British prison system in crisis, says justice minister

British prison

A Liberal Democrat justice minister in the United Kingdom has broken ranks and criticised government prison policy as kneejerk and unsuccessful.

Simon Hughes, minister of state for justice and civil liberties, told the Independent he believed the prison system was in crisis, something the Conservative justice secretary, Chris Grayling, has persistently denied.

Hughes said the Tory-led coalition’s response amounted to a “sticking plaster”, describing prisons as a revolving door with many criminals re-offending shortly after being released.

The latest Ministry of Justice statistics show that the re-offending rate for adults released from prison between January and December 2012 was 45.2%, while for those who had served less than 12 months in custody the figure rose to 57.6%.

To read more, click here.

One of the most powerful engines in GP is curiosity. It is curiosity that will motivate a student to find out what is happening not only  in Singapore, but in Japan, or Argentina, or Sierra Leone, or in this case Britain as well. To seek not only to read an article, but to find out the background to it. Because just like in a compre passage, one cannot understand anything properly without understanding its context.

Allow me to share some of the contextual knowledge that is necessary to comprehending this article:

  • The UK is governed by a coalition government, which is one made up of more than one party. This is necessary when no single party  is able to win a majority of seats in the legislature (which is known as Parliament in Britain). In this case, two or more parties will have to form a coalition or alliance. Other countries ruled by a coalition government include Malaysia and Germany.
  • The coalition government in Britain is composed of two parties: the Conservatives (also known as the Tories) and the Liberal Democrats.
  • The Conservative Party is the senior partner in the coalition as it holds many more seats in Parliament, while the Liberal Democrats (or ‘Lib Dems’) are the junior partner with much fewer seats.
  • Cabinet posts are shared between the constituent parties in the coalition. For instance, Prime Minister David Cameron is from the Conservative Party while Deputy Prime Minister Nick Clegg is a Lib Dem.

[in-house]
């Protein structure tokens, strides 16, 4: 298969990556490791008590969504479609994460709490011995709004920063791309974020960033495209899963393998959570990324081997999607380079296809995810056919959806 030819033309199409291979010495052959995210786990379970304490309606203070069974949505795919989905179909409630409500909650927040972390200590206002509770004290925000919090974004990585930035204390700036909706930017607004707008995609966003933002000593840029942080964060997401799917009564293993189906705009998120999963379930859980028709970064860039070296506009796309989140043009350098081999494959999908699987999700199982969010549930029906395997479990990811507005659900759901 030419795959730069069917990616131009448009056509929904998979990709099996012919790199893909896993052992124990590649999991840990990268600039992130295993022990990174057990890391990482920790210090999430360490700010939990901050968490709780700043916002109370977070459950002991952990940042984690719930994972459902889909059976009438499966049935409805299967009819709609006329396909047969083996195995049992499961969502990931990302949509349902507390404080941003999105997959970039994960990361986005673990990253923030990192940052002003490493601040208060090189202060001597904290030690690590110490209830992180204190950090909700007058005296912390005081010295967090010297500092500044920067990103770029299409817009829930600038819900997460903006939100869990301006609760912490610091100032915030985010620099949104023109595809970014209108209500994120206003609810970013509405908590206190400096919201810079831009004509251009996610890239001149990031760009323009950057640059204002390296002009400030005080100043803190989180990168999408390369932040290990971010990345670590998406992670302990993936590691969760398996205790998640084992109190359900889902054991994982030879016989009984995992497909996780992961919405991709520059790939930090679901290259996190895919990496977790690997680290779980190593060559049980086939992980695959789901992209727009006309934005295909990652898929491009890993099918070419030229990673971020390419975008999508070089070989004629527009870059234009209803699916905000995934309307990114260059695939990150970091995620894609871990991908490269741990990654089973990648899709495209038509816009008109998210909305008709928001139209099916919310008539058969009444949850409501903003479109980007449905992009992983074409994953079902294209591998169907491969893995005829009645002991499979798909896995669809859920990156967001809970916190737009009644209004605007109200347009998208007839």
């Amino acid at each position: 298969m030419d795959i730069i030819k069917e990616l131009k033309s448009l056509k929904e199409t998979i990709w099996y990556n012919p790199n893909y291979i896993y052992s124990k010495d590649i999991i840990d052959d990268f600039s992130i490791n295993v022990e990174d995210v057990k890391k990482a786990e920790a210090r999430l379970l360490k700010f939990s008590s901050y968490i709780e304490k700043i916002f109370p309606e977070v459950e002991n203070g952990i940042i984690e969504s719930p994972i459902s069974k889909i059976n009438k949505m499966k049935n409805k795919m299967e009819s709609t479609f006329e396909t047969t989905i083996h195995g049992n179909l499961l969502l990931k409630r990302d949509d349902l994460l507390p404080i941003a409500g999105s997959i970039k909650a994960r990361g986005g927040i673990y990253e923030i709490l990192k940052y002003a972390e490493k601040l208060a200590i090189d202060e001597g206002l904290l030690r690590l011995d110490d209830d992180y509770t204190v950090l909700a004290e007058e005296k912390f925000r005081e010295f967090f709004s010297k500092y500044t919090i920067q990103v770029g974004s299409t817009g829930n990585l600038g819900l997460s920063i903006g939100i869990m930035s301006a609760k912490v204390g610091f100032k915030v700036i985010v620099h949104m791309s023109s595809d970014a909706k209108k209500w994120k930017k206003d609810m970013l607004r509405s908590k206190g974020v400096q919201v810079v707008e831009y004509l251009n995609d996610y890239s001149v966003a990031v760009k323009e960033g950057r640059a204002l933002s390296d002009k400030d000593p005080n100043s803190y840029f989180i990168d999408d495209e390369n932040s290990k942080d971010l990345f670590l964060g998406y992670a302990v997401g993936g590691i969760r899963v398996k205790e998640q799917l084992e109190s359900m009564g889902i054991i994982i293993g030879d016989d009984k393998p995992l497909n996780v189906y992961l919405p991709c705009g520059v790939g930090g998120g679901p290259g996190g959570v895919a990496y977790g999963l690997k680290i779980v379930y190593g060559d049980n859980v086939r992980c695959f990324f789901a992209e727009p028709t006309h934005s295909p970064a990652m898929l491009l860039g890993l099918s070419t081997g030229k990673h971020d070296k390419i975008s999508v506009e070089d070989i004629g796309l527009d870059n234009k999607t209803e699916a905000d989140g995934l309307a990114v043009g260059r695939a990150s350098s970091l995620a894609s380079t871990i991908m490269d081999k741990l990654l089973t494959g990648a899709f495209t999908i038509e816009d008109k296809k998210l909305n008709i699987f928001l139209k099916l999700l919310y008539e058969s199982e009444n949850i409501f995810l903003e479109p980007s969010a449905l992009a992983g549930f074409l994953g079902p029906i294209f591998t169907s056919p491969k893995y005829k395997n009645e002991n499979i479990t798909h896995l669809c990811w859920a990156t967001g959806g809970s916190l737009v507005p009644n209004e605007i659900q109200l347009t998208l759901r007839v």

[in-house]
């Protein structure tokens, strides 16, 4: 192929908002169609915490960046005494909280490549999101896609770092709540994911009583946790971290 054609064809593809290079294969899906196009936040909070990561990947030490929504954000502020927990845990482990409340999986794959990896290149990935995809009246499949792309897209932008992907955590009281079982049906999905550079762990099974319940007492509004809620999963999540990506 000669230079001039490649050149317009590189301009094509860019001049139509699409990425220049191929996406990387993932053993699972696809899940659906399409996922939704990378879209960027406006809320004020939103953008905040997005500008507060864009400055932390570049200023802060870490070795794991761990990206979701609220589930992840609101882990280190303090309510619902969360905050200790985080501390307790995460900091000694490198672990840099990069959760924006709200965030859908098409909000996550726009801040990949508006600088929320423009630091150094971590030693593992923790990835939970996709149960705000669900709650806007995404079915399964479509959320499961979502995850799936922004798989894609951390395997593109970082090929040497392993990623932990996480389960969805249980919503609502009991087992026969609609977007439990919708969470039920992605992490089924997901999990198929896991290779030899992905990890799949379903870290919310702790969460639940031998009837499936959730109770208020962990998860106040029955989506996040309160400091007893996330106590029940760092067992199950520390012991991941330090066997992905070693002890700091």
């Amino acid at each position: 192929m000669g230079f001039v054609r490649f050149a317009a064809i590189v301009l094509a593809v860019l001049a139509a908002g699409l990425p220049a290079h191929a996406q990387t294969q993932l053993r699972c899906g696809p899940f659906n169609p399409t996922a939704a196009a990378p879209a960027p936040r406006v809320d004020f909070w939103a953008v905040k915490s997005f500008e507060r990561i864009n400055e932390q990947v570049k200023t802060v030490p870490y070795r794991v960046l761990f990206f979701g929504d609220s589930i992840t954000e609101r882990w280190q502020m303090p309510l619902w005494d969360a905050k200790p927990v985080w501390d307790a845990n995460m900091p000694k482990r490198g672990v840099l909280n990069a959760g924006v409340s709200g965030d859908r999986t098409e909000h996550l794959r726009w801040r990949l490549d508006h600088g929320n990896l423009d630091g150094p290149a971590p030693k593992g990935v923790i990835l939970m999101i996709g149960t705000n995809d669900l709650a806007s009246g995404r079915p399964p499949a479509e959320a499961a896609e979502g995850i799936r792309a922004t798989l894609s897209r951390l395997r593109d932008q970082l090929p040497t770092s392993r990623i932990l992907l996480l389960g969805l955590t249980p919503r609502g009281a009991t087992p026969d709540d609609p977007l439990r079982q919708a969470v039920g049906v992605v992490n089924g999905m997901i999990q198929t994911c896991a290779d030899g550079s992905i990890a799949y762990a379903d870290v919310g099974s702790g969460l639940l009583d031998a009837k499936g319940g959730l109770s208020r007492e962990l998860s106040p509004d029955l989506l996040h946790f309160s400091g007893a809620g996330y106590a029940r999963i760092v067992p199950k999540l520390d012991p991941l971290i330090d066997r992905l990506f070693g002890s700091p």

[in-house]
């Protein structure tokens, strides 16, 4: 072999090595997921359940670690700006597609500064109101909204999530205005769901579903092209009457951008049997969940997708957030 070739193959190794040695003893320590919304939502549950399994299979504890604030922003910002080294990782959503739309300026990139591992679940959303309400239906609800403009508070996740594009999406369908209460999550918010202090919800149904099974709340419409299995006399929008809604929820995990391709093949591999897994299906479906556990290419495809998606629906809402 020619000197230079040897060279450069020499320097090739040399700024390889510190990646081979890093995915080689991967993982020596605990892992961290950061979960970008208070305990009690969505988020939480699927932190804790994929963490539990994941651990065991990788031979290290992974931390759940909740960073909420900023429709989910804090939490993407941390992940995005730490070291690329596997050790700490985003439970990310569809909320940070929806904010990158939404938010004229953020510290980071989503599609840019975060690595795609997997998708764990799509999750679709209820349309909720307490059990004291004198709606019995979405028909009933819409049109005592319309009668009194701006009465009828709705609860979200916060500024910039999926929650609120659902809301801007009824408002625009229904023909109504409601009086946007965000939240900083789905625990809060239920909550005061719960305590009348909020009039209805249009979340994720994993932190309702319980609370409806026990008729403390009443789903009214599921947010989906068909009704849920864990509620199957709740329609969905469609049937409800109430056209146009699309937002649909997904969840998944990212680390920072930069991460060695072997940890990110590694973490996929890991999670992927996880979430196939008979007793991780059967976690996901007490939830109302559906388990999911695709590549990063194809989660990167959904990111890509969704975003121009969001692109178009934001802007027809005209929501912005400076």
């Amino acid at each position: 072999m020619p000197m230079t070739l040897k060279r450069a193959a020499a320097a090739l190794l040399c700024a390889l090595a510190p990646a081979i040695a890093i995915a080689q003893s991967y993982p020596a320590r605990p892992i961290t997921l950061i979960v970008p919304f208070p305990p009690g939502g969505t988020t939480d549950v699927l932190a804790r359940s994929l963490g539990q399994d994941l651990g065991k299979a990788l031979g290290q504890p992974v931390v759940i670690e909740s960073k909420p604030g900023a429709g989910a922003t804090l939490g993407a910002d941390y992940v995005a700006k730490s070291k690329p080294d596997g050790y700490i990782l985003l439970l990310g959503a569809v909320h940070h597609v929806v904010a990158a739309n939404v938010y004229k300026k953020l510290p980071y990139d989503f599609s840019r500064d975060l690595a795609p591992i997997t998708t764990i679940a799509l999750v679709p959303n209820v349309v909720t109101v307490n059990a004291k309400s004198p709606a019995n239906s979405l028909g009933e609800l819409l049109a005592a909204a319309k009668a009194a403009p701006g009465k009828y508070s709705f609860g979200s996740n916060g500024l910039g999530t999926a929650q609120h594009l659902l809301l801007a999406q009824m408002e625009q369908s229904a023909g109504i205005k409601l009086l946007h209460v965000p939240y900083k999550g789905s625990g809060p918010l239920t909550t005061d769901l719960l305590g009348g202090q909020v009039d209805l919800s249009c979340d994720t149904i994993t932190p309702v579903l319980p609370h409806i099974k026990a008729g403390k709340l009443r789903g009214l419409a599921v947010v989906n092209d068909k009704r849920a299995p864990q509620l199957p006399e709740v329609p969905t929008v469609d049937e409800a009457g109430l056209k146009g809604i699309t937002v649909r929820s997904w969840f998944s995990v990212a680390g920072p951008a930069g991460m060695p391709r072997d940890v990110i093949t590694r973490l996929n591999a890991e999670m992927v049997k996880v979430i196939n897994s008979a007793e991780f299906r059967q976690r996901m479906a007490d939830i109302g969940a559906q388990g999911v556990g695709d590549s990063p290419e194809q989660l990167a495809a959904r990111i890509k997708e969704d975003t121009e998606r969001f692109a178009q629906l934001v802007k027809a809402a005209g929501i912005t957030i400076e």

• A minister of state is a junior minister, but not a member of the Cabinet. Hence Simon Hughes, Minister of State for Justice, is not a Cabinet member but justice secretary Chris Grayling is (in the UK, they call their minister of justice ‘the justice secretary’).
  • One advantage of a coalition government is that it usually represents a wider range of interests in society and there are stronger checks and balances to prevent the abuse of power by a single party. Issues are also likely to be more vigorously debated before policies are made.
  • A drawback of a coalition government is that the decision-making process is typically slowed down as the coalition partners need to find a consensus on thorny issues, which can take considerable time especially if the partners hold widely differing views on the matter at hand. This is evident in the article above. Compare it with the situation in Singapore, where one party holds 80 out of 87 seats in Parliament.

How did I know all this? I was curious. I took an interest. I have been reading newspapers daily since I was in Primary 5. By the time I did my A-levels, I had been reading newspapers daily for eight years. I asked my dad a million questions about everything from British politics to car engines. You teenagers today are lucky in that you can ask Google. The Internet had not been made available to the public when I was in JC. It was still a closely-guarded technology used by the US Department of Defence.

In the subject about everything called General Paper, curiosity is the engine that will drive you to learn the multitude of facts and insights that will empower you to excel. Please don’t tell me you don’t have time to read newspapers and pursue your curiosity on Google. You might as well tell me you don’t have time to do your Math worksheet or prepare for your Economics test. The fact is, GP is one of your subjects and you need to allocate time to each and every one of them. Decide on a reasonable time allocation, and stick to it.


For enquiries on GP tuition by the blogger, a First Class Honours grad from NUS, please call/text 98392152 or click ‘About the Tutor/Testimonials’ above. All lessons on a one-to-one or two-to-one basis. Secondary English tuition also available.

For GP model essays, click here.


About gptuitionsg

A dedicated English and GP tutor with First Class Honours from the National University of Singapore, Steven Ooi retired from the profession after a 14-year career during which he was one of the most sought-after private tutors in Singapore. He is the recipient of the Minerva Prize from NUS, which is awarded to the top English Language honours student of each cohort. This website, which has consistently ranked among the top 10 on Google and has received over 530,000 hits, has now been converted into a GP resource site cum listing of recommended tutors. If you are a GP or English tutor who wishes to be listed here, please email Steven Ooi at stevenooi18 @ (remove the spaces). Interested parties will be assessed and interviewed by him, and qualifications will be checked. These procedures are necessary to uphold quality standards. DISCLAIMER: While every reasonable effort has been made to assess the competence and verify the qualifications of recommended tutors here, no guarantees are made and you engage them at your own risk. By using this website, you agree that you will not hold the webmaster Steven Ooi responsible for any consequences — direct or otherwise — that occur in relation with your use of this website.
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